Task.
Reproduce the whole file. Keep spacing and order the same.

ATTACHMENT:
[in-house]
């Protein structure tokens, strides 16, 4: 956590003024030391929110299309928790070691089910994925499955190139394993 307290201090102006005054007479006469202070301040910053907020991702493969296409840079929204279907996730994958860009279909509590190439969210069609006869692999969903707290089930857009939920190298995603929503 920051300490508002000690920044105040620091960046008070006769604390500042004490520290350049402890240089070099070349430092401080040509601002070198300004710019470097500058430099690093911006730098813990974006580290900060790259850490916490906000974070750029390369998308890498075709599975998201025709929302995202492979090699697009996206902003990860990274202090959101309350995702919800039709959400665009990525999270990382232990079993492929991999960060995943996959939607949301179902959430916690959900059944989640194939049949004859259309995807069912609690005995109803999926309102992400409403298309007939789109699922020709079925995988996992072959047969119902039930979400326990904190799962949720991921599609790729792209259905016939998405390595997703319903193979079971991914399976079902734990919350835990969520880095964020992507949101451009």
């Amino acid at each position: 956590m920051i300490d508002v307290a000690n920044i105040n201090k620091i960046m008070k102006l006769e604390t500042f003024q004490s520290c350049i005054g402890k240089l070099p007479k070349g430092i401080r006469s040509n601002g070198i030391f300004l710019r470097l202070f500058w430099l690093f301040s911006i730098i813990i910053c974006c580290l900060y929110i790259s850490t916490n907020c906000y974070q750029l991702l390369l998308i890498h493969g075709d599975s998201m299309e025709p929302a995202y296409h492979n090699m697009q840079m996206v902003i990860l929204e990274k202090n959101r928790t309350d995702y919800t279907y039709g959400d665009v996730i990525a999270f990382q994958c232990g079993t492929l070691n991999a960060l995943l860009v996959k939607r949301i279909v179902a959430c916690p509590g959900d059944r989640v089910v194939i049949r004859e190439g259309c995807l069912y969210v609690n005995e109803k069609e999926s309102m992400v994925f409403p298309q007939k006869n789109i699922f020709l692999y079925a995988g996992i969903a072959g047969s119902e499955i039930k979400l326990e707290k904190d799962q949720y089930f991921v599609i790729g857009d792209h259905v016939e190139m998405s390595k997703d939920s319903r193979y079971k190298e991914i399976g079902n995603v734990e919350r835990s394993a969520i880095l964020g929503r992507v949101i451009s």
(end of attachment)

[in-house]
């Protein structure tokens, strides 16, 4: 956590003024030391929110299309928790070691089910994925499955190139394993 307290201090102006005054007479006469202070301040910053907020991702493969296409840079929204279907996730994958860009279909509590190439969210069609006869692999969903707290089930857009939920190298995603929503 920051300490508002000690920044105040620091960046008070006769604390500042004490520290350049402890240089070099070349430092401080040509601002070198300004710019470097500058430099690093911006730098813990974006580290900060790259850490916490906000974070750029390369998308890498075709599975998201025709929302995202492979090699697009996206902003990860990274202090959101309350995702919800039709959400665009990525999270990382232990079993492929991999960060995943996959939607949301179902959430916690959900059944989640194939049949004859259309995807069912609690005995109803999926309102992400409403298309007939789109699922020709079925995988996992072959047969119902039930979400326990904190799962949720991921599609790729792209259905016939998405390595997703319903193979079971991914399976079902734990919350835990969520880095964020992507949101451009």
């Amino acid at each position: 956590m920051i300490d508002v307290a000690n920044i105040n201090k620091i960046m008070k102006l006769e604390t500042f003024q004490s520290c350049i005054g402890k240089l070099p007479k070349g430092i401080r006469s040509n601002g070198i030391f300004l710019r470097l202070f500058w430099l690093f301040s911006i730098i813990i910053c974006c580290l900060y929110i790259s850490t916490n907020c906000y974070q750029l991702l390369l998308i890498h493969g075709d599975s998201m299309e025709p929302a995202y296409h492979n090699m697009q840079m996206v902003i990860l929204e990274k202090n959101r928790t309350d995702y919800t279907y039709g959400d665009v996730i990525a999270f990382q994958c232990g079993t492929l070691n991999a960060l995943l860009v996959k939607r949301i279909v179902a959430c916690p509590g959900d059944r989640v089910v194939i049949r004859e190439g259309c995807l069912y969210v609690n005995e109803k069609e999926s309102m992400v994925f409403p298309q007939k006869n789109i699922f020709l692999y079925a995988g996992i969903a072959g047969s119902e499955i039930k979400l326990e707290k904190d799962q949720y089930f991921v599609i790729g857009d792209h259905v016939e190139m998405s390595k997703d939920s319903r193979y079971k190298e991914i399976g079902n995603v734990e919350r835990s394993a969520i880095l964020g929503r992507v949101i451009s």